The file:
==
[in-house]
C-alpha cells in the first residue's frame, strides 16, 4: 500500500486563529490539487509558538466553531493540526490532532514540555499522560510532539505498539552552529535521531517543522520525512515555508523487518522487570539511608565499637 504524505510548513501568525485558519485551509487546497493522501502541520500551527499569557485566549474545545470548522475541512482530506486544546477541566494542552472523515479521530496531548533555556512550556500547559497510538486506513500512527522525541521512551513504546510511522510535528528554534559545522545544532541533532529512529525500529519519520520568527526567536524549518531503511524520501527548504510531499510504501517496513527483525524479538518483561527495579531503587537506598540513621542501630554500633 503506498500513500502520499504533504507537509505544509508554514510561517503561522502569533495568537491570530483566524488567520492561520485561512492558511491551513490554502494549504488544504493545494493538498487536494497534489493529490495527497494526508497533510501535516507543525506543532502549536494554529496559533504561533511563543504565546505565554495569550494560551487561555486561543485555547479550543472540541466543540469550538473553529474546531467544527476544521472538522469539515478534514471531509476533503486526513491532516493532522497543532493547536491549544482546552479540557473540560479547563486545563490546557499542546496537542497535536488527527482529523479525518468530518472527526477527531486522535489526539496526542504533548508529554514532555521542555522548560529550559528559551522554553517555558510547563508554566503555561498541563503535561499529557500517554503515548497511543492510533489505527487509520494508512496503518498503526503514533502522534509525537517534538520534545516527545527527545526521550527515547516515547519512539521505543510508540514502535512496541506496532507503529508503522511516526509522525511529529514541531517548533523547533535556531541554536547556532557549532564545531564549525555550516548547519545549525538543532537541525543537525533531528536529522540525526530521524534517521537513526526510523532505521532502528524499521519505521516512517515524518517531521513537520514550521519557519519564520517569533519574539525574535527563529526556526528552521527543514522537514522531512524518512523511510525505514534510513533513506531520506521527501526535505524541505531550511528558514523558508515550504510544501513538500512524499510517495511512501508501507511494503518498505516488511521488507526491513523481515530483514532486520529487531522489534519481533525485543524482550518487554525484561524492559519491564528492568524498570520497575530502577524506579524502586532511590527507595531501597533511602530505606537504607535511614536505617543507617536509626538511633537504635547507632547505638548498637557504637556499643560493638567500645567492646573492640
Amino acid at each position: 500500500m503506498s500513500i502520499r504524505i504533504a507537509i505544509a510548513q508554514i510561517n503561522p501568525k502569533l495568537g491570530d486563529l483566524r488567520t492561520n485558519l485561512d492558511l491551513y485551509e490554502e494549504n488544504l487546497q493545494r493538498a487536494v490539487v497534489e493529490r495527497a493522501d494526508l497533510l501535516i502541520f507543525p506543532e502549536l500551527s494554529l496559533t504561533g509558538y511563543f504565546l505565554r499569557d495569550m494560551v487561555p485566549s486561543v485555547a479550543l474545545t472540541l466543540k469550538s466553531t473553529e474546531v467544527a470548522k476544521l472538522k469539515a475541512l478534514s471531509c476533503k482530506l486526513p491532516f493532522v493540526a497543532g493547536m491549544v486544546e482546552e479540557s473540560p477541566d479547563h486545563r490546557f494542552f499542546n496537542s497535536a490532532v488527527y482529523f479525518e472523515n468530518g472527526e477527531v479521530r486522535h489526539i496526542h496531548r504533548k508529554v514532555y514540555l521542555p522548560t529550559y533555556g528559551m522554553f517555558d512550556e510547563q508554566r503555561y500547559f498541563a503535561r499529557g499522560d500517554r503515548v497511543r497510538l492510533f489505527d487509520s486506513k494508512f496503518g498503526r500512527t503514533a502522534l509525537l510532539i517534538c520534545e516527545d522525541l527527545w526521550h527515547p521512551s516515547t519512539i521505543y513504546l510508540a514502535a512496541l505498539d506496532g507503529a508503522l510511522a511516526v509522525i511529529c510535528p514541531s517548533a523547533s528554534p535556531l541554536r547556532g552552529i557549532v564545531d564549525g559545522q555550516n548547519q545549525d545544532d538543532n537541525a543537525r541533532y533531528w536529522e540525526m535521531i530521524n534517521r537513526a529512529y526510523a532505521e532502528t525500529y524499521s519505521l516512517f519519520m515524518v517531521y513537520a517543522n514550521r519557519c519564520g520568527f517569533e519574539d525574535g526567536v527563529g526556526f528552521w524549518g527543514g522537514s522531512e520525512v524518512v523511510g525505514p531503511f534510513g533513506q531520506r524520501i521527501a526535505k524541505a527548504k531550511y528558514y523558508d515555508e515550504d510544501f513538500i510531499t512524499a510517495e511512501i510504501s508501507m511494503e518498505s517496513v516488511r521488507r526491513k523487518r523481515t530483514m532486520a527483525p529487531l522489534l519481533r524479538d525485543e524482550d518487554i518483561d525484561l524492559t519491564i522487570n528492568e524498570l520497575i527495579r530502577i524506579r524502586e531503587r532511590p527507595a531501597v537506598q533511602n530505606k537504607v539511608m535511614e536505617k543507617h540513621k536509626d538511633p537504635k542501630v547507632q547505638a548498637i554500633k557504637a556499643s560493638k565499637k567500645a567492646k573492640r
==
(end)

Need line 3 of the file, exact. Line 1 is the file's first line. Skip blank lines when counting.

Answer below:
Amino acid at each position: 500500500m503506498s500513500i502520499r504524505i504533504a507537509i505544509a510548513q508554514i510561517n503561522p501568525k502569533l495568537g491570530d486563529l483566524r488567520t492561520n485558519l485561512d492558511l491551513y485551509e490554502e494549504n488544504l487546497q493545494r493538498a487536494v490539487v497534489e493529490r495527497a493522501d494526508l497533510l501535516i502541520f507543525p506543532e502549536l500551527s494554529l496559533t504561533g509558538y511563543f504565546l505565554r499569557d495569550m494560551v487561555p485566549s486561543v485555547a479550543l474545545t472540541l466543540k469550538s466553531t473553529e474546531v467544527a470548522k476544521l472538522k469539515a475541512l478534514s471531509c476533503k482530506l486526513p491532516f493532522v493540526a497543532g493547536m491549544v486544546e482546552e479540557s473540560p477541566d479547563h486545563r490546557f494542552f499542546n496537542s497535536a490532532v488527527y482529523f479525518e472523515n468530518g472527526e477527531v479521530r486522535h489526539i496526542h496531548r504533548k508529554v514532555y514540555l521542555p522548560t529550559y533555556g528559551m522554553f517555558d512550556e510547563q508554566r503555561y500547559f498541563a503535561r499529557g499522560d500517554r503515548v497511543r497510538l492510533f489505527d487509520s486506513k494508512f496503518g498503526r500512527t503514533a502522534l509525537l510532539i517534538c520534545e516527545d522525541l527527545w526521550h527515547p521512551s516515547t519512539i521505543y513504546l510508540a514502535a512496541l505498539d506496532g507503529a508503522l510511522a511516526v509522525i511529529c510535528p514541531s517548533a523547533s528554534p535556531l541554536r547556532g552552529i557549532v564545531d564549525g559545522q555550516n548547519q545549525d545544532d538543532n537541525a543537525r541533532y533531528w536529522e540525526m535521531i530521524n534517521r537513526a529512529y526510523a532505521e532502528t525500529y524499521s519505521l516512517f519519520m515524518v517531521y513537520a517543522n514550521r519557519c519564520g520568527f517569533e519574539d525574535g526567536v527563529g526556526f528552521w524549518g527543514g522537514s522531512e520525512v524518512v523511510g525505514p531503511f534510513g533513506q531520506r524520501i521527501a526535505k524541505a527548504k531550511y528558514y523558508d515555508e515550504d510544501f513538500i510531499t512524499a510517495e511512501i510504501s508501507m511494503e518498505s517496513v516488511r521488507r526491513k523487518r523481515t530483514m532486520a527483525p529487531l522489534l519481533r524479538d525485543e524482550d518487554i518483561d525484561l524492559t519491564i522487570n528492568e524498570l520497575i527495579r530502577i524506579r524502586e531503587r532511590p527507595a531501597v537506598q533511602n530505606k537504607v539511608m535511614e536505617k543507617h540513621k536509626d538511633p537504635k542501630v547507632q547505638a548498637i554500633k557504637a556499643s560493638k565499637k567500645a567492646k573492640r